By Whitney Black
Many of the athletes here take Advanced Placement Conditioning (APC). Everyday they have workouts made for them to help them with their sport. These workouts are made to condition them to become the best athletes they can be. However, this would not be possible without APC teacher and assistant football coach Luke Harris .
Harris received his undergraduate and masters degrees in exercise science from Indiana State. He was then an intern and graduate assistant (while getting his masters) for strength and conditioning for all Indiana State’s athletic teams and then became a full time assistant coach. He then got certified in multiple areas and attended many clinics that make him the professional he is today. Harris uses his training to design workout plans best suited for his athletes.
“All exercises are chosen in a manner that best enables to develop the athletes. So whatever our kids are lacking in, we chose exercises to fix that. So usually [our] number one concern is choosing exercises that prevent injury and then exercises that help them become better movers. And based off those exercises, we teach the proper technique,” Harris said.
Harris has to work the APC program in a way that is beneficial to all sports. While many of the students are multi-sport, Harris cannot just focus on one sport for them. Harris discussed how he develops his program for this.
“I write the program in a way that just develops athletes and my goal in the program is to make them be able to run faster, jump higher and faster twitch, and not get injured. By covering all those areas usually makes them better in whatever sport it is. The other thing is a lot of the students play more than one sport, so I can’t just focus on one sport because they may play more than one,” Harris said.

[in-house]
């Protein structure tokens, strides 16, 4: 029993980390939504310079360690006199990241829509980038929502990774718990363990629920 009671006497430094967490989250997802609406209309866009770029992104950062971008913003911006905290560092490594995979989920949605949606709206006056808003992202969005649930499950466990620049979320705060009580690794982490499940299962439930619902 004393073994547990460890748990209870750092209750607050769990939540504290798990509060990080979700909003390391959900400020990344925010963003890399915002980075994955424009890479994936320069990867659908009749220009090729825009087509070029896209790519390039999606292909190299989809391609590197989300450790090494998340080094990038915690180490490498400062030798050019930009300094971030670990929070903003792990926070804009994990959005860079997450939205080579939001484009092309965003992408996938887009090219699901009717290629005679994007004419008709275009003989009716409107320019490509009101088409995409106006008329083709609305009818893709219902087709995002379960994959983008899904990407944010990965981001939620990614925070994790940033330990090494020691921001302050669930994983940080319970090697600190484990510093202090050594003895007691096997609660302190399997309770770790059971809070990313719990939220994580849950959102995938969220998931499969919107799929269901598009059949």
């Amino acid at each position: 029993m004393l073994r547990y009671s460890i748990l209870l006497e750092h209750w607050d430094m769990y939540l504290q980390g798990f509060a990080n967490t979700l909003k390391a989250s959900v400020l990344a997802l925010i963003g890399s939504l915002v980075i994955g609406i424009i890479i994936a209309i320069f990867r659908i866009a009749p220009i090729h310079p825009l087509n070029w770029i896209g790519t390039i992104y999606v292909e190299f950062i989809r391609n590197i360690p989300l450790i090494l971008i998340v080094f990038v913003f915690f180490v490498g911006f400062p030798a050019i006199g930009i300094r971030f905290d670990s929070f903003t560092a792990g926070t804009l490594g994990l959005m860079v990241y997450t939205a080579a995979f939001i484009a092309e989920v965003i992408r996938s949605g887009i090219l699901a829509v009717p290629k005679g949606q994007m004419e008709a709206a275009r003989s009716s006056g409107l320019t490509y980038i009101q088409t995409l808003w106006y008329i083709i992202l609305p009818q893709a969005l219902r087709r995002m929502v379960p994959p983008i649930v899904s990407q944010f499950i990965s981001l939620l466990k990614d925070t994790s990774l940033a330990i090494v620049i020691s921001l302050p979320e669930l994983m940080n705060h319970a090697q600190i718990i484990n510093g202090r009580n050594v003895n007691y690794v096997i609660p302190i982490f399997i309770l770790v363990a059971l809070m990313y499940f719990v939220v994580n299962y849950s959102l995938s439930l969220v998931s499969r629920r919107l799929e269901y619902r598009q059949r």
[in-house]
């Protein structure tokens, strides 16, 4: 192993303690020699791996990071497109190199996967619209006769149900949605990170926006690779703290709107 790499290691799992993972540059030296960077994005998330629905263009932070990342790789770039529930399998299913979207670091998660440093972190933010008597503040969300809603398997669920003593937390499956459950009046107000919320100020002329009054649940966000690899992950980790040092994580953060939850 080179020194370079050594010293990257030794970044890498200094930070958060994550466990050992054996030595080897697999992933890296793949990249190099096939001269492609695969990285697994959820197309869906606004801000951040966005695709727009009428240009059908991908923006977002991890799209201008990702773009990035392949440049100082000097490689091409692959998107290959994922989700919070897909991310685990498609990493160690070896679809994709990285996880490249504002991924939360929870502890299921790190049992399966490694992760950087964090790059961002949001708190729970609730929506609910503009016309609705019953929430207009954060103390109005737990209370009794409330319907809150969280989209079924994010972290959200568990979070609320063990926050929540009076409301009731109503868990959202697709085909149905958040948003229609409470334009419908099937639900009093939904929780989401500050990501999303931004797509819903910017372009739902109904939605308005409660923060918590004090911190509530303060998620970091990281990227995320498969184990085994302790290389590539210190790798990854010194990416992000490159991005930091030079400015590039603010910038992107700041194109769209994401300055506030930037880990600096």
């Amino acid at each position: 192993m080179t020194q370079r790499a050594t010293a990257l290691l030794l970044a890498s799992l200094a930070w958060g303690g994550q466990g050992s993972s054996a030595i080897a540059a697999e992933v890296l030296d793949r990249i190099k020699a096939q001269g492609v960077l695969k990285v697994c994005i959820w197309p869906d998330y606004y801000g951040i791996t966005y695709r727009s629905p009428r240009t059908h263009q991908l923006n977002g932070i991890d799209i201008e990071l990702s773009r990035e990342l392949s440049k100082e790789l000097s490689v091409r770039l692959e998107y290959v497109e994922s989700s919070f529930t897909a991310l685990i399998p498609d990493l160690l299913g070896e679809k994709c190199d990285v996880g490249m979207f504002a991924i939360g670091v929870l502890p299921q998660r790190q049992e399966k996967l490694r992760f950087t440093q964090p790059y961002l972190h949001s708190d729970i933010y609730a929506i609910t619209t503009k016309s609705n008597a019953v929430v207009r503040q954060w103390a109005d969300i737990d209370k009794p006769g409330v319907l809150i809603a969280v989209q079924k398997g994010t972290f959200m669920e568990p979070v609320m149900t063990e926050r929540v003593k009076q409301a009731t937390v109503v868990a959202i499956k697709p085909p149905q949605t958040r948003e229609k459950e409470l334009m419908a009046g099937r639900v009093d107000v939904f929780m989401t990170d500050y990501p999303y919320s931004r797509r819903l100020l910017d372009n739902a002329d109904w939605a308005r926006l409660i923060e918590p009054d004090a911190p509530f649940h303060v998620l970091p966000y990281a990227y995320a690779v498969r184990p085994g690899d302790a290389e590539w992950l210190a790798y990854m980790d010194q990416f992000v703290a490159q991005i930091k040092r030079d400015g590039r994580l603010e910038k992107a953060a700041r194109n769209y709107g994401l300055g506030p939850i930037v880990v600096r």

Harris discussed how it can be difficult keeping his students motivated and how keeping positive energy is very important.
Harris has to have a positive attitude so his athletes can as well.
“It is easier in the beginning, when you’re refreshed and motivated but as it goes on during second semester it’s dark and cold and you’re tired it’s hard. If I am not excited, then they won’t be, and If I’m tired and mopey, then they will be, and I can’t be mad at them if I am myself. I just try to have a high energy,” Harris said.
Harris’s positive attitude is very motivating to his athletes, like sophomore football player Andrew Beil.
“Coach Harris keeps me motivated with his attitude. He expects us to give it 110 percent every time we are in the weight room and he supports our goals in the weight room,” Beil said.
Harris pushes his students to their limit so they can improve and get better on whatever their sport may be. Sophomore track runner Karen Salazar talked about how this is most valuable to her.
“The most valuable thing I’ve learned from him is that if we don’t push ourselves to be better, we won’t get better in that certain activity,” Salazar said.
Harris develops many exercises that he uses to benefit each and every one of his athletes.
Every day he shows up with a positive attitude and expects the same from his athletes. He conditions them to be the best athletes possible.